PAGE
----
Alexis Papachelas ALEXIS PAPACHELAS

Phase four: Depression

COMMENT

TAGS: Society, Politics

Many wonder why there is such an air of apathy, almost speechlessness in Greece society today. Nothing seems capable of making people angry – or excited for that matter. Most people are simply irritated and on edge because they are struggling to survive in a country where you literally have no idea what tomorrow may bring, especially when it comes to anything related to the state. Society – not to sugarcoat it – seems to have given up.

A good friend recently gave me an explanation that he borrowed from simplistic psychology. A major loss, he said, is followed by five stages: shock and denial, pain and guilt, anger, depression and finally acceptance and, perhaps, hope.

When Greece was first slammed by the crisis in 2009, we did indeed find ourselves in a state of shock and denial. We convinced ourselves that it was a short-term situation and that things would get back to normal in a couple of years. What came next was a period of anxiety and some guilt as we began to realize that we had been living way above our means as a country but also felt that the rug was being pulled out from under us at the same time. All we could talk about was when it would all be over.

Then came the anger. Yes, we went through that phase as well. The old political order was swept away. Nothing was left standing and the people tried their luck with a government that promised to turn this collective anger into a super-weapon in negotiations with our foreign creditors. After a quick and very costly lesson, we learned that reality is a lot more complicated than we imagined it to be.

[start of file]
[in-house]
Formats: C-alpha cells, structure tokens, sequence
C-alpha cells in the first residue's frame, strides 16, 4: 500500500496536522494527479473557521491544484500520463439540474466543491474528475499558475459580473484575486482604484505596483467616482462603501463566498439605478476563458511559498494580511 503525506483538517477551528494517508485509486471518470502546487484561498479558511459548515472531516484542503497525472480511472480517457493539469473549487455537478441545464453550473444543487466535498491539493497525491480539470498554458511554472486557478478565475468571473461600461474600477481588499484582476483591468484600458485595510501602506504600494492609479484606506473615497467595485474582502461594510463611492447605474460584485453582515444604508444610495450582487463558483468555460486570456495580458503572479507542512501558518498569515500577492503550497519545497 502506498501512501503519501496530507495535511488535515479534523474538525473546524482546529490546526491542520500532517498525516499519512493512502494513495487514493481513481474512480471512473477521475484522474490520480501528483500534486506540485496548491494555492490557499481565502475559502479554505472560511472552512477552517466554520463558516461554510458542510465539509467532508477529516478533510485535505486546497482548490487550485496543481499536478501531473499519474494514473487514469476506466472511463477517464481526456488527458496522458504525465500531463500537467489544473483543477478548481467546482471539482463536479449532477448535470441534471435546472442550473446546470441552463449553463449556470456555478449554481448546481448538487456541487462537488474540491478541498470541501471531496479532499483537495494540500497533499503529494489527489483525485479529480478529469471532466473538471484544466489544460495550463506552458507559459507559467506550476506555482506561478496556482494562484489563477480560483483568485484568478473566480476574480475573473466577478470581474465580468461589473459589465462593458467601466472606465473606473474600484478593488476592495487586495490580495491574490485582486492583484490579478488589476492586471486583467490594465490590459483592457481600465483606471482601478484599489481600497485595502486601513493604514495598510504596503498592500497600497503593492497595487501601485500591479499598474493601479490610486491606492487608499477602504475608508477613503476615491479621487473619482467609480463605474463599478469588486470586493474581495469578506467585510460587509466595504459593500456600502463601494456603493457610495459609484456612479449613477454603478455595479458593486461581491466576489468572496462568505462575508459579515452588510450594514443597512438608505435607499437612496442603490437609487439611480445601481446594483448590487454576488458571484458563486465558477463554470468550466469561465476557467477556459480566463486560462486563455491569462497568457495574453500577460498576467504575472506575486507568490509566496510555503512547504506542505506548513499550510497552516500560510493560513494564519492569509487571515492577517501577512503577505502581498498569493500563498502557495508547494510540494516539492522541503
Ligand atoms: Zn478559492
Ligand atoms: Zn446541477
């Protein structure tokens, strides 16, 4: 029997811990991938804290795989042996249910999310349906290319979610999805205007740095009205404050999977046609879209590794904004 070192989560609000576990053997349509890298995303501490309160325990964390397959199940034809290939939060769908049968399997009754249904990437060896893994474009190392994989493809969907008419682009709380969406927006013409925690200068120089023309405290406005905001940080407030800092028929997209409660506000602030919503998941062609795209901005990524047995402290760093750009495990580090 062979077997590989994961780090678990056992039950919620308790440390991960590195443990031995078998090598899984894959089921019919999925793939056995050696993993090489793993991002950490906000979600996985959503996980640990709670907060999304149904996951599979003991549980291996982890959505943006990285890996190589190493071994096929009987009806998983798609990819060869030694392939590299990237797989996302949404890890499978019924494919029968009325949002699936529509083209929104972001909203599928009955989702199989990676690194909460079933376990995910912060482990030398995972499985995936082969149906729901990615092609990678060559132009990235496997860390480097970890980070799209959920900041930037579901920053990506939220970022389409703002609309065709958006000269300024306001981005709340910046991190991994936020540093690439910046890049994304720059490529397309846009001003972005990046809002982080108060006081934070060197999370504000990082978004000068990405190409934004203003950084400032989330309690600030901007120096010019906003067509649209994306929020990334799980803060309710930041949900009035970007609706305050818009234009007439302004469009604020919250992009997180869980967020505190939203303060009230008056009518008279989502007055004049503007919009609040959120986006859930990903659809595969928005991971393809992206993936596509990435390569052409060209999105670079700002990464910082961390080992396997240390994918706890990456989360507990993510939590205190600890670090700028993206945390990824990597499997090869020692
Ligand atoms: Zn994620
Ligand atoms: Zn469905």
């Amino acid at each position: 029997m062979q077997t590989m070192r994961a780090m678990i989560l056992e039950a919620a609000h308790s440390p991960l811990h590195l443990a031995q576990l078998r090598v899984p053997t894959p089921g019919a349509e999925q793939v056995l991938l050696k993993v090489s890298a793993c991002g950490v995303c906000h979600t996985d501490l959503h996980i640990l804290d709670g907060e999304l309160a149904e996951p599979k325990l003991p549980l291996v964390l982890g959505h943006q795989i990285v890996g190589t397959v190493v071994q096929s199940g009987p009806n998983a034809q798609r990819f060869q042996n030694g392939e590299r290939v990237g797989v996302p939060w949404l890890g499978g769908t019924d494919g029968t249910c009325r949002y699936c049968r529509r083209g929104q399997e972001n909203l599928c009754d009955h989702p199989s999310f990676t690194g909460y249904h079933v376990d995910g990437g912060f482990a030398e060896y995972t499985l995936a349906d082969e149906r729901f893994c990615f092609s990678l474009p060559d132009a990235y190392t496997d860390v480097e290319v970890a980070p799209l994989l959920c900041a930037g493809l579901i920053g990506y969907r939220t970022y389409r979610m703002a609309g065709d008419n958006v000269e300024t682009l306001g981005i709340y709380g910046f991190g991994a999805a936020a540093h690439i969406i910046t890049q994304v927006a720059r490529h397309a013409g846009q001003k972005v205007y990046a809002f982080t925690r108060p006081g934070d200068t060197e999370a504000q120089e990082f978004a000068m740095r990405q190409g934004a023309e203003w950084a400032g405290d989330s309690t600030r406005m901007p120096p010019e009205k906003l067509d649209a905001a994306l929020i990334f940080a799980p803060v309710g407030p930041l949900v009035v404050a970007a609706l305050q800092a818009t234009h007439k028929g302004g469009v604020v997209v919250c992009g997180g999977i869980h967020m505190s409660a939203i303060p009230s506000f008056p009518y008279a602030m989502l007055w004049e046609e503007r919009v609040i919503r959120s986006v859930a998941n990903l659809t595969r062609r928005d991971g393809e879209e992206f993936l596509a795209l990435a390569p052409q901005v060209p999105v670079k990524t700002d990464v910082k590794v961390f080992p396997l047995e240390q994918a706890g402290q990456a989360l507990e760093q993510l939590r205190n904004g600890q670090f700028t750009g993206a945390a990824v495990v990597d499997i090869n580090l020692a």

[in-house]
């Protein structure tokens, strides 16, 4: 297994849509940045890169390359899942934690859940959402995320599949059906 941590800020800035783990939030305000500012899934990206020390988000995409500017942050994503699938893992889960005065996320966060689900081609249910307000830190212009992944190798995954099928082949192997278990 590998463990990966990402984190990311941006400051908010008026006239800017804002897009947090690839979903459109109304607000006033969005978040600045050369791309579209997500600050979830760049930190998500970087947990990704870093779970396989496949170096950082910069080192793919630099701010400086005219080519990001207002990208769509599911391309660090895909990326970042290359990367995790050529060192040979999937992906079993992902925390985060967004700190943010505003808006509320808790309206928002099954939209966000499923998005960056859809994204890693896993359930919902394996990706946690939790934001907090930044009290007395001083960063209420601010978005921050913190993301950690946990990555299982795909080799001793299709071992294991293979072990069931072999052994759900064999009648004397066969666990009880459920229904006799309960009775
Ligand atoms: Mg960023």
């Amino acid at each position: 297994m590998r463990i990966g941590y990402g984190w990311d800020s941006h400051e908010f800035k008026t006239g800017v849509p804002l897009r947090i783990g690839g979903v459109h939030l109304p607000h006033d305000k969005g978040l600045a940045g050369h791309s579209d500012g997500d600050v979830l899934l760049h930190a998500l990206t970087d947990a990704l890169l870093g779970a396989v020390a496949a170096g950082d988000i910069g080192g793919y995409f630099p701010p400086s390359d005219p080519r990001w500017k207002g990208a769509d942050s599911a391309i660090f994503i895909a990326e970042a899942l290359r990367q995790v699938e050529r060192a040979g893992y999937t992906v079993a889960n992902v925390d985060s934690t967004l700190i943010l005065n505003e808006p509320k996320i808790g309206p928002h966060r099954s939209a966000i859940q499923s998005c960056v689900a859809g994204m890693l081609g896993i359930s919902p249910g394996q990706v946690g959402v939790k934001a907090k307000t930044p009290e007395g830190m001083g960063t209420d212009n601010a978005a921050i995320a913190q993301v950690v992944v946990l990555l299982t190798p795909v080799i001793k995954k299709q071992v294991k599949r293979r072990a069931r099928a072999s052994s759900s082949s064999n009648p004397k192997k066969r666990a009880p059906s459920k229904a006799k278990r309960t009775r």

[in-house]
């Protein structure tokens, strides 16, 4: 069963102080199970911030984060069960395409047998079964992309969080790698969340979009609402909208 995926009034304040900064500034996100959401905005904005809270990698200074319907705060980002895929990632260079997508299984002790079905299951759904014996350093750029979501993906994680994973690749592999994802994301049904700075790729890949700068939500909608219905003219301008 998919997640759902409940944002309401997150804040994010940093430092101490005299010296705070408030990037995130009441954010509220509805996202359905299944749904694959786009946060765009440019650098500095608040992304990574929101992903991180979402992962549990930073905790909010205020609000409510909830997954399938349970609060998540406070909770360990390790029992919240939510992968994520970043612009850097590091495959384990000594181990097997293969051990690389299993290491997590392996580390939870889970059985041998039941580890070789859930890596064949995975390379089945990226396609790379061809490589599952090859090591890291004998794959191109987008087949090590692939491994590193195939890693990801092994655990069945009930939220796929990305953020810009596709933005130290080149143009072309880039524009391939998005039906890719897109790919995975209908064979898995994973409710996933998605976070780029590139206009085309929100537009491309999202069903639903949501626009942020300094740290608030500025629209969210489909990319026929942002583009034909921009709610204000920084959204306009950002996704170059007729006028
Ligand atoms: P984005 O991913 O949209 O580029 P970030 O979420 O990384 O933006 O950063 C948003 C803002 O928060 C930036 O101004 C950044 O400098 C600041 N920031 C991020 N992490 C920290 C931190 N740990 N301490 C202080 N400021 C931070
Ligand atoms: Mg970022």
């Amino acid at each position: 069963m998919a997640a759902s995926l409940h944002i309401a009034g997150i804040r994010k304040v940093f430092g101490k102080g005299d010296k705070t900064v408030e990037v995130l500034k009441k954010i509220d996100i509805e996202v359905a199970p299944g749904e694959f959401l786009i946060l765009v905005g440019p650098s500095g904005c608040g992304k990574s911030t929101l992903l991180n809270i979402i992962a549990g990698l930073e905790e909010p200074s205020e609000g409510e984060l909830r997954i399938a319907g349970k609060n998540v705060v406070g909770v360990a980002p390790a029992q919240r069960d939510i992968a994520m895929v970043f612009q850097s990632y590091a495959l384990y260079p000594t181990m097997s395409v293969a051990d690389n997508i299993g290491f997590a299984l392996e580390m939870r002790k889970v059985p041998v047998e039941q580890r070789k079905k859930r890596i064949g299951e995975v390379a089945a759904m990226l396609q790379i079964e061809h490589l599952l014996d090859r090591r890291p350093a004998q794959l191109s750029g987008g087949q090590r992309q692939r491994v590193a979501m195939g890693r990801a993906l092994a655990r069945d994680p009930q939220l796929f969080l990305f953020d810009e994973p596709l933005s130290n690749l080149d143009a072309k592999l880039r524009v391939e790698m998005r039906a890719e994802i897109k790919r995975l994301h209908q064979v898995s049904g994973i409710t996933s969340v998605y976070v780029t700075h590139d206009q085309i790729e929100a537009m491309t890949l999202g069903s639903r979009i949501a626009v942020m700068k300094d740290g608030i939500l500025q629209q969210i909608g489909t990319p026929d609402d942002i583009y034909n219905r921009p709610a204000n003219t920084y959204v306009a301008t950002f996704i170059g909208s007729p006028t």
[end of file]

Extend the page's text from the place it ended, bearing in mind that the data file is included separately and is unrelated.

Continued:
So now we are obviously well into the phase of depression. Citizens do not see any light at the end of the tunnel, nor do they expect a hand to reach in and pull them out of the darkness. Their lives are a constant battle for survival and they are resigned to their continuing pauperization and dashed expectations. Apart from the people involved in tourism who are living their own Greek dream, the rest of society has bowed its head and is just hoping to get by.

This is why nothing makes an impression anymore, why people tolerate excesses and behaviors that would have enraged them in the past and prompted a reaction. An allergy to the news is part of this depression, as people would just rather not know.

There is supposed to be a final phase after an important loss, that of acceptance and hope. It is obviously too early to start believing that we’re anywhere near that yet, but it too shall come in its turn.

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